If you have a newer car, you know you’re driving a computer on wheels, and that computer has a lot of your personal information. When you’re clearing out your glove compartment, console, back seat and trunk as you prepare to give that vehicle to someone else through purchase or donation, don’t forget to clear your personal data stored in your car’s electronic system.
“Giving your car to someone without clearing your personal information is almost like handing someone your smartphone,” said CSLEA Foundation Chairman Kenny Ehrman. “If you’re not sure how to permanently clear that information, check your manual, visit a dealership, or go to the vehicle maker’s website.”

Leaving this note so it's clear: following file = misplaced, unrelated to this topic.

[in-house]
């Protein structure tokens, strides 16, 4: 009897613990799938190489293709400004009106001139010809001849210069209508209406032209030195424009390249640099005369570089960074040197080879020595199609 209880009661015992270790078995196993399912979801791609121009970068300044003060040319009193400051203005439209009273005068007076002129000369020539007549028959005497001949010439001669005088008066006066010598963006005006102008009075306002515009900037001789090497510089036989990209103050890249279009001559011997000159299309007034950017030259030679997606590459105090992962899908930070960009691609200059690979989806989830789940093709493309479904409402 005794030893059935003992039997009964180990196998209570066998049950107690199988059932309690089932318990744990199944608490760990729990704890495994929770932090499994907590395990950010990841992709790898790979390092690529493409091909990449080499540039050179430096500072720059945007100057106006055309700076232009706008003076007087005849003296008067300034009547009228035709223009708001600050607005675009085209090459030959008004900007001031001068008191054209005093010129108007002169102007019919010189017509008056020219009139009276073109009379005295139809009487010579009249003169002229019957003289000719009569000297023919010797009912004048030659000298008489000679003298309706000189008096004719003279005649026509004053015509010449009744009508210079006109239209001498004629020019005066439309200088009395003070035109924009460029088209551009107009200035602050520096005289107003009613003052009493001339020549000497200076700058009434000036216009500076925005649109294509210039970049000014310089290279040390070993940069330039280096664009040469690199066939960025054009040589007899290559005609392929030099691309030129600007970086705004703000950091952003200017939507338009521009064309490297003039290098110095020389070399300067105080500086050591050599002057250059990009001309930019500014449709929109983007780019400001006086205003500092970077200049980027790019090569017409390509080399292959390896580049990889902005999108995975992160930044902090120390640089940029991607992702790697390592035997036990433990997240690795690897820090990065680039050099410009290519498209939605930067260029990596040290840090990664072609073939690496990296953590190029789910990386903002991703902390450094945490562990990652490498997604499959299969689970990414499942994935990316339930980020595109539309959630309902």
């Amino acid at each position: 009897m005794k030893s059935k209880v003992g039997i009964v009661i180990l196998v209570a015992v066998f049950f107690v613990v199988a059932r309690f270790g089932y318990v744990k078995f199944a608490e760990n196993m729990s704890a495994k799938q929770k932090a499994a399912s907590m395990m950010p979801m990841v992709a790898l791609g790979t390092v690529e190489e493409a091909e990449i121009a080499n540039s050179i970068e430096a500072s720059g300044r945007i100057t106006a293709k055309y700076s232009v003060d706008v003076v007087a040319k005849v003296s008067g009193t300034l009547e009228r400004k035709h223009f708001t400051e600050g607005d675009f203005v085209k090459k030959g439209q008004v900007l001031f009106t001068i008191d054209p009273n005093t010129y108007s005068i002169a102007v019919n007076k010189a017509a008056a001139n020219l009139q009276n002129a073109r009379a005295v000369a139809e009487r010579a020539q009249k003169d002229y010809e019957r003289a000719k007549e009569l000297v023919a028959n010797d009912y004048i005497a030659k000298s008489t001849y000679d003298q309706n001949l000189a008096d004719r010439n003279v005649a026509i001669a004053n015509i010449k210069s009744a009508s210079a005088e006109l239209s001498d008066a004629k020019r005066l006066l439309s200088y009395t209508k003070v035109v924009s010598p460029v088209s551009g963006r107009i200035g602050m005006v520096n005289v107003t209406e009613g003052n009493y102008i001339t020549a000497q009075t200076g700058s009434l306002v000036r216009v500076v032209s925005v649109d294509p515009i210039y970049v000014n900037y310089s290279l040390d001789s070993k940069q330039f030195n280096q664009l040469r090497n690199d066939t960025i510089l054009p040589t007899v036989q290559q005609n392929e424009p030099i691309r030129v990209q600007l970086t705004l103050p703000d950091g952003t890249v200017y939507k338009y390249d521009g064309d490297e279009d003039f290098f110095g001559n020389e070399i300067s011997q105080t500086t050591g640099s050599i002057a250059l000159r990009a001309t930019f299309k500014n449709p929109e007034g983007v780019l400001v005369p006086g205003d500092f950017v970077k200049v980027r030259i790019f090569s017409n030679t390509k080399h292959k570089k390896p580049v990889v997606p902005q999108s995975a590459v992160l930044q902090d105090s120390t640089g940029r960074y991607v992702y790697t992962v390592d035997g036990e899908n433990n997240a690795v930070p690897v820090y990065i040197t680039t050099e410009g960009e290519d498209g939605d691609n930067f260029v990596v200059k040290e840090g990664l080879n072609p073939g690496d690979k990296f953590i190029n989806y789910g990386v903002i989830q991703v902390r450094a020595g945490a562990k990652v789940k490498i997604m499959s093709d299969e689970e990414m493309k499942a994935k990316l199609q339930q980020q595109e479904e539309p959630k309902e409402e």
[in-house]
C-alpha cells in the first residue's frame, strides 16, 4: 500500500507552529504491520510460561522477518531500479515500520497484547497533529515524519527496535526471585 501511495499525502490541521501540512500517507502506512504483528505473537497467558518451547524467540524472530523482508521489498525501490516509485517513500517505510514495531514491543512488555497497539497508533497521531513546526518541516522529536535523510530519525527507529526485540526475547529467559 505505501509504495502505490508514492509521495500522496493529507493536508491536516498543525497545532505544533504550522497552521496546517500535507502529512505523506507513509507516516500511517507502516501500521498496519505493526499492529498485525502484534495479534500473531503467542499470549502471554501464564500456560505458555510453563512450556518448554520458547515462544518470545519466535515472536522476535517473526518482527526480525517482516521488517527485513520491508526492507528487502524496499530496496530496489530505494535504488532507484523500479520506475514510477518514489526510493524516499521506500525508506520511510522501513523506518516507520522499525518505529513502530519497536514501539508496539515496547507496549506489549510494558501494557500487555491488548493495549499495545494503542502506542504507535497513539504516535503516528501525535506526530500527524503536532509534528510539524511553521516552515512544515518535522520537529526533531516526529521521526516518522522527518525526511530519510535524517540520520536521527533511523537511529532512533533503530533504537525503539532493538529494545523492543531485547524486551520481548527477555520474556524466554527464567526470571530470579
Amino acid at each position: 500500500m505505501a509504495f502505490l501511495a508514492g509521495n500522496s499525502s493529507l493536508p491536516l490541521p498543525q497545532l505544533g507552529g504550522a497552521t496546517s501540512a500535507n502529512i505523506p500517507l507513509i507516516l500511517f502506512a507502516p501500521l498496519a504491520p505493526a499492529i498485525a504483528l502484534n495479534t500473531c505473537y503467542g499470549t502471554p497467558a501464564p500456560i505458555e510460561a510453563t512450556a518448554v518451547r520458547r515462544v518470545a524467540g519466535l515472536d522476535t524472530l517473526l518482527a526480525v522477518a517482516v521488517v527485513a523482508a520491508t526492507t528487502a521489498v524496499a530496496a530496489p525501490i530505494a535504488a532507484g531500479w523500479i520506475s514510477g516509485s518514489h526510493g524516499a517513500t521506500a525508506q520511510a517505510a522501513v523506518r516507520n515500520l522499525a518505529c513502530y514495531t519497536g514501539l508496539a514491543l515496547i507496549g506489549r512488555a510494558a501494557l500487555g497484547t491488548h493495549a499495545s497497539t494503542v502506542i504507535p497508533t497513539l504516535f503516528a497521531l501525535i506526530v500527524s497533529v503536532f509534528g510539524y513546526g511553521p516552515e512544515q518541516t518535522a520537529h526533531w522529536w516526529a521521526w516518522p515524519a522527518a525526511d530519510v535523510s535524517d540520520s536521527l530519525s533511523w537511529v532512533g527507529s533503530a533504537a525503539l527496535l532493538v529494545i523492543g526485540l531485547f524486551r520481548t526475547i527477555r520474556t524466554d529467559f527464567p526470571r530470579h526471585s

The Federal Trade Commission (FTC) has a good checklist regarding types of data you want to remove from the electronic system of your vehicle:
- Phone contacts and an address book may have been downloaded when you synced your phone with your vehicle.
- Mobile apps’ log-in information, or data that’s gathered and stored on mobile apps, may be stored in the car.
- Digital content like music may be stored on a built-in hard drive.
- Location data like addresses or the routes you take to home, work, and favorite places may be stored in your navigation system.
- Garage door codes for your home or office may be on your system.
If you subscribe to satellite radio or any other service, transfer that service to the new vehicle you will be driving.
The FTC also recommends that you clear connections between your devices and the car as well. Some car manufacturers provide an app that lets you control the car’s functions or find the car — you should disconnect the app from the car when you sell it or trade it in.